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Laparoscopic resection of a torted ovarian dermoid cyst


Torsion or rupture of an ovarian cyst may present as an acute abdomen. A case is presented where the diagnosis was made at laparoscopy and laparoscopic resection was done. Controlled aspiration of the cyst contents allowed the cyst to be easily removed from the abdomen.


Torsion or rupture of an ovarian cyst may present as an acute abdomen. Sometimes the diagnosis will only be made at laparoscopy and this can be unsettling for a non-gynecologic surgeon. We present such a case and discuss our management.

Case presentation

A 20 year old young woman presented to the emergency department with a sudden onset of severe right iliac fossa pain of 12 hours duration. The pain was constant with no radiation and was rapidly worsening prior to her admission. It was associated with anorexia and vomiting. On direct questioning there were no relevant gynecoligic or urologic symptoms. The patient reported a similar, but milder episode, one month ago when she was seen at another hospital. No diagnosis was made at the time and the pain resolved after analgesia.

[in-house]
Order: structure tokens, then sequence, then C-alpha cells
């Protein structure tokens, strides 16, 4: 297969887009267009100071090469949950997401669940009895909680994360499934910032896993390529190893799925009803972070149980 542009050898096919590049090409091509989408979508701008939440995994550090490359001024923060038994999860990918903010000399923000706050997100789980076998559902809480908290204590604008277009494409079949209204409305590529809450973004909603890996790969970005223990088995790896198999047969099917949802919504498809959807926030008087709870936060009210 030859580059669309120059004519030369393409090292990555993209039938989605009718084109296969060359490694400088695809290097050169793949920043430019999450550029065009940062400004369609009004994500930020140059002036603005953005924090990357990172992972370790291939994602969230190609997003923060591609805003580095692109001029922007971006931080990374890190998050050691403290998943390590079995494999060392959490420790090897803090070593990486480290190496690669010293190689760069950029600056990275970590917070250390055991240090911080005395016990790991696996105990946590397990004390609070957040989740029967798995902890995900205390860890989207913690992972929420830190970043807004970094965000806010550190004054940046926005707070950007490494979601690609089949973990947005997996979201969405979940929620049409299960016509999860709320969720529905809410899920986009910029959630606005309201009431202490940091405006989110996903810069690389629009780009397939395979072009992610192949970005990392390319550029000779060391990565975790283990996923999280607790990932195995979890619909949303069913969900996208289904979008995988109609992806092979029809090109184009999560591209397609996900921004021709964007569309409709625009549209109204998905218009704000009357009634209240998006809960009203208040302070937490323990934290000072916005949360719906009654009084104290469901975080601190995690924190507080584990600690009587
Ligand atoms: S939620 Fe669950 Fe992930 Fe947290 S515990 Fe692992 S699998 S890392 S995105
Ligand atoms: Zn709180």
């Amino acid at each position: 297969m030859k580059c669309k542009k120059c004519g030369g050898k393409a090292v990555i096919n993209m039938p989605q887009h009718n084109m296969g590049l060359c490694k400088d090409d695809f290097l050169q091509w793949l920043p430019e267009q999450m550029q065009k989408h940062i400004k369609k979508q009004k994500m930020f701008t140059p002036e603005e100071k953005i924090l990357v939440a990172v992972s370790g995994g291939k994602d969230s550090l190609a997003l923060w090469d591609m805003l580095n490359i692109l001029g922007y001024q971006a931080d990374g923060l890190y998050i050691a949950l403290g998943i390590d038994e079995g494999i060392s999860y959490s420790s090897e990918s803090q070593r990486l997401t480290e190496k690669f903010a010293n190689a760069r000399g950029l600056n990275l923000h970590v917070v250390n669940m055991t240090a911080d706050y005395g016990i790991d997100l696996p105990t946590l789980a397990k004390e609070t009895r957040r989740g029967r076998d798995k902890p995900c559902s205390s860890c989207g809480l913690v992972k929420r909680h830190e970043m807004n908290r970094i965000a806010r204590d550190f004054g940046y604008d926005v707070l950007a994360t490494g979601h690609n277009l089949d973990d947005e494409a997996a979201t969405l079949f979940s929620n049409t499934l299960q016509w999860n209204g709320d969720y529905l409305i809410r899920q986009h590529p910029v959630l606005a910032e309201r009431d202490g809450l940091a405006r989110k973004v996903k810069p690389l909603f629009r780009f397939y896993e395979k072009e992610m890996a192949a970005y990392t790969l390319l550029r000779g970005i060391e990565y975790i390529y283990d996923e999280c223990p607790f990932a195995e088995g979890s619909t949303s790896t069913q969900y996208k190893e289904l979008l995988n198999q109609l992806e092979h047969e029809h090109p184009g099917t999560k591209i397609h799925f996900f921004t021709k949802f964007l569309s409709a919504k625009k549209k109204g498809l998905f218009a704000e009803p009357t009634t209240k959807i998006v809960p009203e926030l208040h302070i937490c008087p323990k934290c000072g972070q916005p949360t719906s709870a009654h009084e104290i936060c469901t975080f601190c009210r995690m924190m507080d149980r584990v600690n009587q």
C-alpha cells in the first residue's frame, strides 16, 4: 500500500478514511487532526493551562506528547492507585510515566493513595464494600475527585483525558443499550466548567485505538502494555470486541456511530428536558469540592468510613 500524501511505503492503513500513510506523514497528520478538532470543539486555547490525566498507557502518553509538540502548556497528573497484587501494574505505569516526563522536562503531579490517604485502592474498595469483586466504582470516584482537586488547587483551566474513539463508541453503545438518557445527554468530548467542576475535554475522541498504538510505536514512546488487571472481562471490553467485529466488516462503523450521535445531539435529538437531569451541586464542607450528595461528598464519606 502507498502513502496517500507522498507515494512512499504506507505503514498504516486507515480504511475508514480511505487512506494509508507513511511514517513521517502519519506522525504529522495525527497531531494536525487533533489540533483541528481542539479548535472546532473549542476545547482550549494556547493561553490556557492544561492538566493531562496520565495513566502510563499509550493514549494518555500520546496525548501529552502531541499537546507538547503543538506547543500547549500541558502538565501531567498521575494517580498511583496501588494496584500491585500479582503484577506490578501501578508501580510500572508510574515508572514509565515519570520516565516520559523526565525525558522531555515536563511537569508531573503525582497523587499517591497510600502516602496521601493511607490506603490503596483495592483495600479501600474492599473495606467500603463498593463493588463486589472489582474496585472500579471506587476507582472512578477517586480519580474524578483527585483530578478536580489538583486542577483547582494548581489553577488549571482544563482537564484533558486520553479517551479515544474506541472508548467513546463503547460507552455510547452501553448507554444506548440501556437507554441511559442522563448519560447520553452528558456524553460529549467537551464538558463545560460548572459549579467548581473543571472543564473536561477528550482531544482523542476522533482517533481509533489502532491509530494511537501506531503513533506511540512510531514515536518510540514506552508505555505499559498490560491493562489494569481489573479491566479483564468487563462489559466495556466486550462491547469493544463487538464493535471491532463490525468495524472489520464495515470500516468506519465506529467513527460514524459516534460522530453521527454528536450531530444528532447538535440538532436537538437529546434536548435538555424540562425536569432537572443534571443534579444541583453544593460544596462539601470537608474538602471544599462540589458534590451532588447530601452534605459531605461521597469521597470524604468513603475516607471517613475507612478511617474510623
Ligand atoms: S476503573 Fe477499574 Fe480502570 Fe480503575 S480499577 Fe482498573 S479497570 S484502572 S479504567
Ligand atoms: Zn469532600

On examination, she was haemodynamically stable and apyrexial. She was tender in the right iliac fossa with guarding and rebound tenderness. Hematological blood tests revealed a neutrophilia and a urinary pregnancy test was negative. The patient was listed for an urgent laparoscopy with the provisional diagnosis of appendicitis or ruptured ovarian cyst.

After induction of general anesthesia it became apparent that there was a large central abdominal mass. Laparoscopy using one 10 mm and two 5 mm ports showed bleeding from a large torted right ovarian cyst of approximately 15 cms diameter [figure 1, 2] and an enlarged left ovary. The cyst was untorted and the right fallopian tube was viable. The cyst was dissected free of the residual right ovary [figure 3] and its contents carefully aspirated [figure 4]. The collapsed cyst [figure 5] was then placed into a small bag and removed. Thorough and complete washout of the blood clot was done with normal saline. She made a very good recovery and was discharged the next day. Pathology showed a benign dermoid cyst. A subsequent pelvic ultrasound showed a simple cyst in the left ovary.

Figure 1
figure 1

Initial view at laparoscopy showing hemorrhage from the cyst.

Figure 2
figure 2

The torted right fallopian tube.

Figure 3
figure 3

Dissection of the cyst wall from the residual ovarian tissue.

Figure 4
figure 4

Controlled aspiration of the cyst.

Figure 5
figure 5

The collapsed cyst.


A dermoid is a benign, cystic lesion containing tissue from all three embryonic layers; endoderm, mesoderm and ectoderm. Ovarian dermoids constitute 10–15% of ovarian tumours and tend to occur in young women in the reproductive years, although presentation has been reported in prepubertal and elderly patients [1].